Get the full story in this week’s Connacht Tribune, on sale in shops now, or you can download the digital edition from www.connachttribune.ie. You can also download our Connacht Tribune App from Apple’s App Store or get the Android Version from Google Play.

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Connacht Tribune

Little Blue Hero meets Boys in Green

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Connacht’s Tom Farrell, David Hawkshaw, Niall Murray, Tom Daly, Gavin Thornbury and Jarrad Butler chase after Charlie Quinn during his visit to the Sportsground. Photos: Joe O'Shaughnessy.

Connacht’s trio of Irish rugby internationals found themselves facing (not quite) the long arm of the law this week when Galway’s newest Garda recruit turned up to join in their training session at the Sportsground.

Charlie Quinn – Garda Number 322 – was in full uniform for the occasion, but that didn’t stop him joining in a Connacht session with captain Jack Carty and, fresh from Ireland’s triumphant Autumn Series, Mack Hansen and Bundee Aki.

The seven-year-old from Creggs is Galway’s latest Little Blue Hero, following his life-changing bone marrow transplant – thanks to a donation from dad Niall, who underwent a pioneering procedure to ensure his platelets were compatible with his young son’s.

Charlie was given a tour of the new Garda Regional Headquarters in Murrough before being ‘blue lighted’ by members of the force to Connacht Rugby to meet his heroes.

And a day later, he still hadn’t come down from the high.

“He’s gone off to school this morning, fully clad from head to toe in his Garda uniform; he’s delighted with himself,” said his mum Cathy.

Niall and Cathy revealed the rollercoaster they’ve been on since Charlie was first diagnosed with Wiskott-Aldrich syndrome is a rare genetic immunodeficiency that keeps a child’s immune system from functioning properly.

But thanks to the incredible work carried out at the Great North Children’s Hospital in Newcastle, he’s now finally back to full health – and flying.

Get the full story in this week’s Connacht Tribune, on sale in shops now, or you can download the digital edition from www.connachttribune.ie. You can also download our Connacht Tribune App from Apple’s App Store or get the Android Version from Google Play.

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Connacht Tribune

GAA couple move wedding to give clear run to club semi-final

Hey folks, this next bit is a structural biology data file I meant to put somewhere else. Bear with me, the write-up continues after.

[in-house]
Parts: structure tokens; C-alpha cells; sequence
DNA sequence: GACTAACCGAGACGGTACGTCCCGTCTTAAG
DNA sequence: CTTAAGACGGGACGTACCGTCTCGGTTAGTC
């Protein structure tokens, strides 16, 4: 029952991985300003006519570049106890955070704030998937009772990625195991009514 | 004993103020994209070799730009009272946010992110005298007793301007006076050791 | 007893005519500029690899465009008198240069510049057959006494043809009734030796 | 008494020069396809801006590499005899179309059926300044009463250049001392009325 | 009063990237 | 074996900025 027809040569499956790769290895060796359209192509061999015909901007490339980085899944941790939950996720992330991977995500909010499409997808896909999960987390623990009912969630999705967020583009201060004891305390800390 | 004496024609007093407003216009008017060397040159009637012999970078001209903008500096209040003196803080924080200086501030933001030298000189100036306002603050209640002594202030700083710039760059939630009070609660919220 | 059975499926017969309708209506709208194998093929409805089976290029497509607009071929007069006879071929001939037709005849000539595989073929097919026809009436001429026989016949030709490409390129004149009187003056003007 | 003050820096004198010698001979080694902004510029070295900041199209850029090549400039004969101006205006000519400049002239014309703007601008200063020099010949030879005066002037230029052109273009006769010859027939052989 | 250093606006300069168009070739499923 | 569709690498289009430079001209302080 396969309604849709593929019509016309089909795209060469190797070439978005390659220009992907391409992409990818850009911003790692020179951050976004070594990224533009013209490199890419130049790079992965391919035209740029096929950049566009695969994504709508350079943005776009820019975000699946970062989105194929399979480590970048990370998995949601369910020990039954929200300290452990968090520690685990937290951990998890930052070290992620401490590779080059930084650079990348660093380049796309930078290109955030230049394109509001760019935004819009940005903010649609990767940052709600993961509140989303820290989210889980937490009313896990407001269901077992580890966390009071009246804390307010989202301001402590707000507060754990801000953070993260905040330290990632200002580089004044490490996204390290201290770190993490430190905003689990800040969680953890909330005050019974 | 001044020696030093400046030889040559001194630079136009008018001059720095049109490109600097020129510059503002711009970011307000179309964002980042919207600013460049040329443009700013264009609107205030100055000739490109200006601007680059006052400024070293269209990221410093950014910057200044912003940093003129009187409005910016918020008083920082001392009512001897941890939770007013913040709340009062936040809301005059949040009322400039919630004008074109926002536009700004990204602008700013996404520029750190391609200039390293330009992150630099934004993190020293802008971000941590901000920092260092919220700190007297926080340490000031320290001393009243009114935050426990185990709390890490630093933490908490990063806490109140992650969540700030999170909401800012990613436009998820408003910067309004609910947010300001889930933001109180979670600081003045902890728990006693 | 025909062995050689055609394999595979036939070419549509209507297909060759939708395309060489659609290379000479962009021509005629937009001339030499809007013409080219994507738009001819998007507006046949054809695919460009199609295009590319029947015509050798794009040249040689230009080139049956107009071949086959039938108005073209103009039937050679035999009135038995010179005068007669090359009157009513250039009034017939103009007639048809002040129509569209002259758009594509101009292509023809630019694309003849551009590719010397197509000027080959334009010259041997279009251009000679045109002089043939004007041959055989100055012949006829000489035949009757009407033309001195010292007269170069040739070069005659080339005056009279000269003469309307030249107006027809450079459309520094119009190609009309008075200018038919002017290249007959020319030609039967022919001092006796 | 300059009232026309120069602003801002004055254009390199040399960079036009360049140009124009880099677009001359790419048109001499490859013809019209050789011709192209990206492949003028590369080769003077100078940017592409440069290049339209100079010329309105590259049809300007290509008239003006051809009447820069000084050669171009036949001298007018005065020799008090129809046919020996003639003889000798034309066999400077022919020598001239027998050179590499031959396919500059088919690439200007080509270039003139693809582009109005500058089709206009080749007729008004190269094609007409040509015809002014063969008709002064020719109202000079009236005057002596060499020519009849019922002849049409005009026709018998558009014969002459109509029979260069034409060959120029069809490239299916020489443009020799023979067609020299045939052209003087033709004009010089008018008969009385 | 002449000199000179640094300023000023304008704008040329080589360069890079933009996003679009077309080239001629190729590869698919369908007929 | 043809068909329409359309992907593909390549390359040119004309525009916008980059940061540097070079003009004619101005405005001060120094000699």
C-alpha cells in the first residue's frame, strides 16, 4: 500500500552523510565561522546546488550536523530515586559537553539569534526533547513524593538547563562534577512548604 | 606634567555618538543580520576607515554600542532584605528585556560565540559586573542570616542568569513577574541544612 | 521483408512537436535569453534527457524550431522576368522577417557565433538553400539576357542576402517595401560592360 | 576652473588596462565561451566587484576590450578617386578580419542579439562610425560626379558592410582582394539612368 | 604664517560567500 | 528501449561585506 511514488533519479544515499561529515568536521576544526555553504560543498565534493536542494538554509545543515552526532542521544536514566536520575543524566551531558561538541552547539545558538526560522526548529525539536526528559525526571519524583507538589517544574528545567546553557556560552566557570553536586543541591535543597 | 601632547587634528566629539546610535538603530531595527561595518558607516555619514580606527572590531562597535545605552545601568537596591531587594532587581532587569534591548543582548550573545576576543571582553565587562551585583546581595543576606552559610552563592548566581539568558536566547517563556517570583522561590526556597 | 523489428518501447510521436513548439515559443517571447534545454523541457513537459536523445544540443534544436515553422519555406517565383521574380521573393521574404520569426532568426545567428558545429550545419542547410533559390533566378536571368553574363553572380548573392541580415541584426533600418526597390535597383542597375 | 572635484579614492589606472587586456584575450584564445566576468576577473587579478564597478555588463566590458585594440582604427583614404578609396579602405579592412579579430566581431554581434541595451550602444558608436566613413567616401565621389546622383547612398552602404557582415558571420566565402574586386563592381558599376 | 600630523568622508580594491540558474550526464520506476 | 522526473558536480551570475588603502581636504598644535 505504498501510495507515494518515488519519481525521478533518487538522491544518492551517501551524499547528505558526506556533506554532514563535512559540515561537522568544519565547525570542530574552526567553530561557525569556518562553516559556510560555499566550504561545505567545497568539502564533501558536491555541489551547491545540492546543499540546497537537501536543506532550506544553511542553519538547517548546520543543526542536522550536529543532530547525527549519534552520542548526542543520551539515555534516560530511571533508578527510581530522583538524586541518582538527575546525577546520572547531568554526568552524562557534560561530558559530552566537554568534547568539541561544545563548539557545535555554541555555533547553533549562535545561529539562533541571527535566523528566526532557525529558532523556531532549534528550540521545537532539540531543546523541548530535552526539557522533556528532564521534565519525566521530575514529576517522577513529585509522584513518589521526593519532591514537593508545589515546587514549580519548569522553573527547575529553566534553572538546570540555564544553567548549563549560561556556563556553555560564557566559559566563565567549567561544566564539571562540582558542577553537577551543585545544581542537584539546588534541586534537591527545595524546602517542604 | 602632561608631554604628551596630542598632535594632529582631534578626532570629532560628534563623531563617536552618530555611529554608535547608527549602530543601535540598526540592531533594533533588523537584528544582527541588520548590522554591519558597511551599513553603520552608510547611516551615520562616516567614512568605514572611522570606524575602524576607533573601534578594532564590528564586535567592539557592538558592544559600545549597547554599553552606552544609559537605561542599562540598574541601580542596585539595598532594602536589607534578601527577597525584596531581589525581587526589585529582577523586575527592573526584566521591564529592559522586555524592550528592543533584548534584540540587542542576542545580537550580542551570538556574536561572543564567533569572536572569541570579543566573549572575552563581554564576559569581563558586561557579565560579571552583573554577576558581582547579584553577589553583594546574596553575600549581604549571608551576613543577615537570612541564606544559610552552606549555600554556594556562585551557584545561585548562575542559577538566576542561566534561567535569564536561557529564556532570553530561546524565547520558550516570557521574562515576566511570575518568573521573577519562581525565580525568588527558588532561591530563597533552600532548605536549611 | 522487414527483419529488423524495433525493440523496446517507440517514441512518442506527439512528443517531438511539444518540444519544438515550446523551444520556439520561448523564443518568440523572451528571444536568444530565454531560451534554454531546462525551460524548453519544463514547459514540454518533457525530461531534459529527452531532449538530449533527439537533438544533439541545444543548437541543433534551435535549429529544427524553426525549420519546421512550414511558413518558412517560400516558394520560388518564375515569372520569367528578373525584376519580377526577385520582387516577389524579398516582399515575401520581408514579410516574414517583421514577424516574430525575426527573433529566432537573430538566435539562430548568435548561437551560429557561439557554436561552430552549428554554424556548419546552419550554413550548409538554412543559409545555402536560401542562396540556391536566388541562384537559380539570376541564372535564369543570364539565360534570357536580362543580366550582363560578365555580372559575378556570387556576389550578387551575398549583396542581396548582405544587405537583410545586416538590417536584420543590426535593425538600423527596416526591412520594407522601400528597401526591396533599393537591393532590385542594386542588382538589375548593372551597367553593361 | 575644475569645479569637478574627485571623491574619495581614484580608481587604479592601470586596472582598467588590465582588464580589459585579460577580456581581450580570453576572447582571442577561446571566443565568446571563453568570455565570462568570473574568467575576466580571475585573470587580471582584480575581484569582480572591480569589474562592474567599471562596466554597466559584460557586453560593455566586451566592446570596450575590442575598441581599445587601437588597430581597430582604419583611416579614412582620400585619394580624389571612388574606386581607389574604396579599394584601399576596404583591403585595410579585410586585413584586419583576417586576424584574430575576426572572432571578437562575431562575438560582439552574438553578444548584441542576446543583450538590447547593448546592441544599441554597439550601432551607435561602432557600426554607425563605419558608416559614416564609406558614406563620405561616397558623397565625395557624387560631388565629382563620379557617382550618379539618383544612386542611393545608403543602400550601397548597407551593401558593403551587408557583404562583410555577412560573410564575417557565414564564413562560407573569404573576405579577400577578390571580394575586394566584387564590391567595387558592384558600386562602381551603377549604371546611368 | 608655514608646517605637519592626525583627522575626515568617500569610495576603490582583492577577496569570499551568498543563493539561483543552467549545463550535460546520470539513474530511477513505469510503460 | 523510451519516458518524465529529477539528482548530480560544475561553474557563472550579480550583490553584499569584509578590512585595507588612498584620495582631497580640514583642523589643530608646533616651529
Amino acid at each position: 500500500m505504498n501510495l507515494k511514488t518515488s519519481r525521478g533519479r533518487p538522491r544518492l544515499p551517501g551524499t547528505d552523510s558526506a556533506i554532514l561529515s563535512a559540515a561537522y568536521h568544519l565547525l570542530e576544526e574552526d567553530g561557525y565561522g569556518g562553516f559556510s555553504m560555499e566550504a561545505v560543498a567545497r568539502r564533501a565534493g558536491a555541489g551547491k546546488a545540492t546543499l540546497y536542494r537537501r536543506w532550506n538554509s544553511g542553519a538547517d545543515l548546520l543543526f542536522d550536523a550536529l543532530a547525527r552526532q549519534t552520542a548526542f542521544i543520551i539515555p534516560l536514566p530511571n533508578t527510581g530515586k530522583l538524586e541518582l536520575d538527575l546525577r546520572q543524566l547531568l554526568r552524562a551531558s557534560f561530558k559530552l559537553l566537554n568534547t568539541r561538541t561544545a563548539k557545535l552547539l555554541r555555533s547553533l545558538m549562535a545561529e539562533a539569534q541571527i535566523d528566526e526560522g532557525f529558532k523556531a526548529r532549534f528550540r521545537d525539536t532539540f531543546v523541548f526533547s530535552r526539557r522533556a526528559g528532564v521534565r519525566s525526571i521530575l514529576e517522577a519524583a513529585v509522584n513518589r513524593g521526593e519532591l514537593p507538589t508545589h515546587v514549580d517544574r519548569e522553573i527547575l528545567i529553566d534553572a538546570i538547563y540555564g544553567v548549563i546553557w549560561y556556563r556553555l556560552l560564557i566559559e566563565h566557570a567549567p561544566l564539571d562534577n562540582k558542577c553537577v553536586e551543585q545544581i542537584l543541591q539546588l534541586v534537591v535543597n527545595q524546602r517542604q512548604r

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Shauna Healy

IN the words of Shakespeare, ‘all’s well that ends well’ . . . and that’s certainly the case for the St. Thomas’ GAA club as a clash has been avoided between their All-Ireland semi-final date with Dunloy of Antrim and the marriage of one of their star players.

Originally, their match with Cúchulainns Dunloy, had been pencilled in for Saturday, December 17 – the same day that key player Darragh Burke was due to tie the knot with Galway’s multiple camogie All-Star winner, Shauna Healy from Ardrahan.

Following St. Thomas’ replay success against Loughrea in the county final on Sunday week last, the five-in-a-row Galway champions knew that they were ‘in a pickle’ with the All-Ireland semi-final fixed for the same weekend as the wedding.

Frantic behind-the-scenes efforts were made to seek a postponement of the match but with the All-Ireland club series on a very tight deadline, there was little room for manoeuvre.

Initially, Croke Park had agreed to switch the match from Saturday week to Sunday week, December 18, but this would have made for a very low-key wedding and reception on the day before at the Meadow Court Hotel, Loughrea.

Luckily though, for Darragh Burke and Shauna Healy, the Meadow Court Hotel had an alternative date available on the following Thursday, December 22, which the couple have now settled on to tie the knot.

Get the full story in this week’s Connacht Tribune, on sale in shops now, or you can download the digital edition from www.connachttribune.ie. You can also download our Connacht Tribune App from Apple’s App Store or get the Android Version from Google Play.